I’ve lived all over the world: London, Paris, Marseille. I’ve traveled to Belgium, Ireland, Scotland, England, Italy, the Netherlands…and done more than my share of stupid things. I’ve had my wallet stolen in Paris and been surrounded by a gang of taunting teenagers on a bus in Marseille, France’s second largest city. I survived. Ballet Boy will survive. It is so hard to know how to help him become independent, way before most sons would have to take that step.

The recent terrorist attacks all over the world this past week have thrown a blanket of darkness over all of us. We teeter between our comfortable American lives and realizing that for many, that comfort can blow up in a second, at the whim of a fanatic whose sole purpose is fear-mongering.darkness.jpg

We can choose to teeter into the abyss, giving into fear, hatred and revenge.

Or we can pull ourselves up, be brave and choose to see that light and happiness will prevail. Like my yoga poses, this is work. Courage takes practice and dedication.

Today’s practice involves baking banana bread for Ballet Boy and my niece who is in her first semester at Yale. Packing a care package of cough drops, snacks, Emergence-C and other items to get Ballet Boy through finals and multiple Nutcracker performances makes me feel useful again. He knows I always think of him, but sometimes it is nice to get a physical reminder on a hard day.IMG_4710.JPG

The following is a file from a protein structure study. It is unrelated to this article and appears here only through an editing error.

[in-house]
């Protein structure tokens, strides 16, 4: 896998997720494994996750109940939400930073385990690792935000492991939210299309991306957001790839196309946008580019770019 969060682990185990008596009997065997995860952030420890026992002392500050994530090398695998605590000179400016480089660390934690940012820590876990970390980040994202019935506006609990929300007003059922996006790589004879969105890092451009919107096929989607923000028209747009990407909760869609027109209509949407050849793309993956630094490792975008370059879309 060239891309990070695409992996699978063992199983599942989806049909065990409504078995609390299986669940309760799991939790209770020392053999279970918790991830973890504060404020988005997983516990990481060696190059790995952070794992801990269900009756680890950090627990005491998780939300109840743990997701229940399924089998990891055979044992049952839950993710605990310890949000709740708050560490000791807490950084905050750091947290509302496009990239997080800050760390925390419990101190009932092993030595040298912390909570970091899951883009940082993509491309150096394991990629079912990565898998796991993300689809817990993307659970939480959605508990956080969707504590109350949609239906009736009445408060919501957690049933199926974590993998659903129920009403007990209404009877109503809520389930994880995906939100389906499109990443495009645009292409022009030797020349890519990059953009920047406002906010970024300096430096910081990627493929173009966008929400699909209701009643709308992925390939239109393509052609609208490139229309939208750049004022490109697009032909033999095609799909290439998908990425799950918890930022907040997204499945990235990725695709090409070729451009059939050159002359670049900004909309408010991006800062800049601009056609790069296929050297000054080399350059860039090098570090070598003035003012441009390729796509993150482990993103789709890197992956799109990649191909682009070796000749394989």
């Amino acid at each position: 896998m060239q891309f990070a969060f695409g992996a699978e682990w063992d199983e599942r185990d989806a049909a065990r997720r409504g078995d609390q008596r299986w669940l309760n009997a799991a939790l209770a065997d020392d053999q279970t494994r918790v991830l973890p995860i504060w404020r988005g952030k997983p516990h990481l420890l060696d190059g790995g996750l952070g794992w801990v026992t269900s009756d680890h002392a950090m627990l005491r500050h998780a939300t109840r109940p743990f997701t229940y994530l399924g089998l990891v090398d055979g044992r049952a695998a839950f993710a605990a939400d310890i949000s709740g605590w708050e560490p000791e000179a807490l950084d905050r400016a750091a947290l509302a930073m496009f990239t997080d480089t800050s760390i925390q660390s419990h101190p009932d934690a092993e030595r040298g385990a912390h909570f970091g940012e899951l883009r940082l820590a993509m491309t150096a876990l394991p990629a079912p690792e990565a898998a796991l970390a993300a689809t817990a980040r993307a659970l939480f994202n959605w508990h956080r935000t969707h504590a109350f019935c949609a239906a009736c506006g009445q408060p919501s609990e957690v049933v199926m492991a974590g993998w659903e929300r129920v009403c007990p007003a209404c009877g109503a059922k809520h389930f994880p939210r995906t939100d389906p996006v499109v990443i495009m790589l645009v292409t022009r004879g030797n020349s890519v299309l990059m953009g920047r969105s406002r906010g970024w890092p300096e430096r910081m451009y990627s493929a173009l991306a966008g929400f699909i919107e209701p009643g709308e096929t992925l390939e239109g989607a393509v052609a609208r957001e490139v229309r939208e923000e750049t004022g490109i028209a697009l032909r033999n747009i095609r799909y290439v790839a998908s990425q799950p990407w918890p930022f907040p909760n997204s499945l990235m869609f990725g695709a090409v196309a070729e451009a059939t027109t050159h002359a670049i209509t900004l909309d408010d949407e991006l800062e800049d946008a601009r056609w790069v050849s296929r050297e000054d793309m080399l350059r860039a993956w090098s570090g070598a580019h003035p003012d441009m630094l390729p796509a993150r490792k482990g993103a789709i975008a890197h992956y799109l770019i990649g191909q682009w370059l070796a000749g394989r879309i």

In the meantime, I will send Ballet Boy cyber hugs and hug the Brewmaster even closer, give my dog, who just had a second surgery but came out cancer-free, some extra love, and try to remain a positive, motivational force for my cello students. I am so proud of what Ballet Boy is accomplishing that it makes up for any selfish desires to keep him nearby.  There are many ways to balance, and I will keep looking for them.

There are days where finding the balance is hard, whether it is a work in progress or an accomplishment. But balancing never involves caving to fear or sadness and somehow I feel if I practice it every day, I will teeter closer and closer to the right side. The bright side.teetering rock.jpg



Piece of Mind

Sometimes we need to be a certain place and time to appreciate a good book.